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You'll hear it in news coverage of the Church scandals—"Clerical Culture"—but what does it mean? In Clerical Culture: Contradiction and Transformation Michael L. Papesh provides an understanding for today’s clerical system and present circumstances. Papesh describes the origin and contemporary formation of the clerical culture as well as eleven major contradictions in which today’s clerical culture is trapped. To transcend these crises, Papesh calls for a spiritual approach to cultural transformation (both clerical and popular) through leadership: in holiness, in love, and in justice. Written in an engaging style and complete with raw data and appendices, Clerical Culture provides the knowledge needed to understand today’s Church crisis.
Confronting the Systemic Dysfunction of Clericalism
Our book club is currently reading Confronting the Systemic Dysfunction of Clericalism.
Produced by the Association of U.S. Catholic Priests in collaboration with Voice of the Faithful and lay people and clergy across the nation; endorsed by FutureChurch. It defines clericalism is "an expectation, leading to abuses of power, that ordained ministers are better than and should be over everyone else among the People of God." The group meets weekly via ZOOM for discussion. If you would like to join or learn more about our Book Club, please email firstname.lastname@example.org.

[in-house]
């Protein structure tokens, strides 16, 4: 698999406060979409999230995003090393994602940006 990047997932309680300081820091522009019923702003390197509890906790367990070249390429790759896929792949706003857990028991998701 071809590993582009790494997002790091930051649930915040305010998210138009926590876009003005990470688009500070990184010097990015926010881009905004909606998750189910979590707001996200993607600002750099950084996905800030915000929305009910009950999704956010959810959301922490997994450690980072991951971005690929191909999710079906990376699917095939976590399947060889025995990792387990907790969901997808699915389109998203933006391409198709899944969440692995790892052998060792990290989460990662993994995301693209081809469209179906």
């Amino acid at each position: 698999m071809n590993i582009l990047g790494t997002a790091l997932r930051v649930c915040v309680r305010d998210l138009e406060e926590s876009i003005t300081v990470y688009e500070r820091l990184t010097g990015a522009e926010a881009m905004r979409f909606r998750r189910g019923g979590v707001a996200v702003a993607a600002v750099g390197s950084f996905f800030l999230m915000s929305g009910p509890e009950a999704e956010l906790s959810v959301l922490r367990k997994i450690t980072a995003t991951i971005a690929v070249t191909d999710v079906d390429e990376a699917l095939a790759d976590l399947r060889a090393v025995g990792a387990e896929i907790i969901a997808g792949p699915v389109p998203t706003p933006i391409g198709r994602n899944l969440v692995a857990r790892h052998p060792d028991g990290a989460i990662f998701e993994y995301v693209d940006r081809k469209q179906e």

Searching for answers in the midst of the sexual abuse crisis in the church, many blamed the clerical culture. But what exactly is this clerical culture? We may know it when we see it, but how can we’whether clergy or laypeople’go about dismantling it and putting in place a new, healthy culture? George Wilson has spent decades working with organizations to help them discover, and often recover, their foundational calling. He is also a Jesuit priest engaged in the lives of congregations. In Clericalism: The Death of Priesthood he brings together both capacities and gives his sense of the challenges facing the church.
Baptism, says Lakeland, not priestly ordination, is the basis for all mission and ministry, and the mission of those baptized into Christ is to be the sacrament of God's love in a world rife with violence and brutal inequity. The specific mission of the laity is to the world, whereas the mission of the clergy is to the household of the faith. Yet lay people can't leave "church business" exclusively to the clergy, and the clergy can't leave the church's "worldly mission" exclusively to the laity. The key to resolving these overlapping responsibilities is by becoming an adult church, an open church in an open society. In pursuing this goal, Lakeland develops "ten steps toward a more adult church."
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